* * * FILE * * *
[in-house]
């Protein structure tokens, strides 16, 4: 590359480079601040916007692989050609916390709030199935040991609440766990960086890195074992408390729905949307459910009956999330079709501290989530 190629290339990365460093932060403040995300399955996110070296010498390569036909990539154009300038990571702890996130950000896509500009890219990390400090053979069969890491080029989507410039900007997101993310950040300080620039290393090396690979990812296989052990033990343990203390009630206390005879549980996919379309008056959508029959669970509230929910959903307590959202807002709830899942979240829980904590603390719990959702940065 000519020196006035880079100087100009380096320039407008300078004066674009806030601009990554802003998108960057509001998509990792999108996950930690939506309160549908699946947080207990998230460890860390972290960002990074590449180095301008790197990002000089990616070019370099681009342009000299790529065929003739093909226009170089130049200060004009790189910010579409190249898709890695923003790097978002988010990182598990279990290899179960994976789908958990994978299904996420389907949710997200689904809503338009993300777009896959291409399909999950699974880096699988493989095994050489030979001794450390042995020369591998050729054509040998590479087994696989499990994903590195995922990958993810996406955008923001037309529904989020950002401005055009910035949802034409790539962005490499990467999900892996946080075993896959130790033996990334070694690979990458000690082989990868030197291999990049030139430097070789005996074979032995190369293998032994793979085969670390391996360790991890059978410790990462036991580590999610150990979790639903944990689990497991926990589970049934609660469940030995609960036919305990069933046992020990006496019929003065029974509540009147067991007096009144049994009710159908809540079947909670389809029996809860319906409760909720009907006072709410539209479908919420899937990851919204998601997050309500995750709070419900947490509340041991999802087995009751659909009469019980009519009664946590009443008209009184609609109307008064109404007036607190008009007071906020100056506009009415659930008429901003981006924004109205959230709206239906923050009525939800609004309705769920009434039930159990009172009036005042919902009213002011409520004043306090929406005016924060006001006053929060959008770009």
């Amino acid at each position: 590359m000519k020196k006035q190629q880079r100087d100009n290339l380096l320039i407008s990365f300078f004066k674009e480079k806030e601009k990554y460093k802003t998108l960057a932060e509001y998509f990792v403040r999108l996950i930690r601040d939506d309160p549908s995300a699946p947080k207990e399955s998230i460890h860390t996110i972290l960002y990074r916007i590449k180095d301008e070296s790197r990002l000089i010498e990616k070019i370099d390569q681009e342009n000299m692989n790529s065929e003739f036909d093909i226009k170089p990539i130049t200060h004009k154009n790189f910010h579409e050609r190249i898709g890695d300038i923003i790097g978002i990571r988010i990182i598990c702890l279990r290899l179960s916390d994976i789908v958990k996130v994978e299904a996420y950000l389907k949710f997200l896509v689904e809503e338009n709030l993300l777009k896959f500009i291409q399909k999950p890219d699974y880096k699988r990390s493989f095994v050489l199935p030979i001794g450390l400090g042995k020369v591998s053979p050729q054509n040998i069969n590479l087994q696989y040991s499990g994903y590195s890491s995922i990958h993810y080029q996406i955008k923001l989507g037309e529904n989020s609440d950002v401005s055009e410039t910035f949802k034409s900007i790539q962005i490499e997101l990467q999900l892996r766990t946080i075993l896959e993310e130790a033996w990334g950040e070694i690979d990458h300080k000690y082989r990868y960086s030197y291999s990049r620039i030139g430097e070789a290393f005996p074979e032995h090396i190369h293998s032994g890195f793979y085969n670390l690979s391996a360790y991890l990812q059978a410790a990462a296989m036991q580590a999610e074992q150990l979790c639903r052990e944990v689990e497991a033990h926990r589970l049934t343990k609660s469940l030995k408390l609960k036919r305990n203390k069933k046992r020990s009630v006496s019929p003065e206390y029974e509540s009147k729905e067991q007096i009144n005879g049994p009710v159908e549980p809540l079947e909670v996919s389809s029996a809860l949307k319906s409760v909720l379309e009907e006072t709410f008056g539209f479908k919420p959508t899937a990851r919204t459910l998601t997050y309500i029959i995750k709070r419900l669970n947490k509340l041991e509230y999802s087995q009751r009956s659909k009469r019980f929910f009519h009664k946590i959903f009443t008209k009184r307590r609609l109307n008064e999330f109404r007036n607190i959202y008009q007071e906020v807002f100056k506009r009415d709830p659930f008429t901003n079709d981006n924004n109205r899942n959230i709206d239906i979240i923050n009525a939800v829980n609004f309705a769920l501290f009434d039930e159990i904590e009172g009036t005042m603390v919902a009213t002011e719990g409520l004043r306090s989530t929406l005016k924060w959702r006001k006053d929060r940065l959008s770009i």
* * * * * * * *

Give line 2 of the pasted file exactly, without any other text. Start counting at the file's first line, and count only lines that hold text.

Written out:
């Protein structure tokens, strides 16, 4: 590359480079601040916007692989050609916390709030199935040991609440766990960086890195074992408390729905949307459910009956999330079709501290989530 190629290339990365460093932060403040995300399955996110070296010498390569036909990539154009300038990571702890996130950000896509500009890219990390400090053979069969890491080029989507410039900007997101993310950040300080620039290393090396690979990812296989052990033990343990203390009630206390005879549980996919379309008056959508029959669970509230929910959903307590959202807002709830899942979240829980904590603390719990959702940065 000519020196006035880079100087100009380096320039407008300078004066674009806030601009990554802003998108960057509001998509990792999108996950930690939506309160549908699946947080207990998230460890860390972290960002990074590449180095301008790197990002000089990616070019370099681009342009000299790529065929003739093909226009170089130049200060004009790189910010579409190249898709890695923003790097978002988010990182598990279990290899179960994976789908958990994978299904996420389907949710997200689904809503338009993300777009896959291409399909999950699974880096699988493989095994050489030979001794450390042995020369591998050729054509040998590479087994696989499990994903590195995922990958993810996406955008923001037309529904989020950002401005055009910035949802034409790539962005490499990467999900892996946080075993896959130790033996990334070694690979990458000690082989990868030197291999990049030139430097070789005996074979032995190369293998032994793979085969670390391996360790991890059978410790990462036991580590999610150990979790639903944990689990497991926990589970049934609660469940030995609960036919305990069933046992020990006496019929003065029974509540009147067991007096009144049994009710159908809540079947909670389809029996809860319906409760909720009907006072709410539209479908919420899937990851919204998601997050309500995750709070419900947490509340041991999802087995009751659909009469019980009519009664946590009443008209009184609609109307008064109404007036607190008009007071906020100056506009009415659930008429901003981006924004109205959230709206239906923050009525939800609004309705769920009434039930159990009172009036005042919902009213002011409520004043306090929406005016924060006001006053929060959008770009």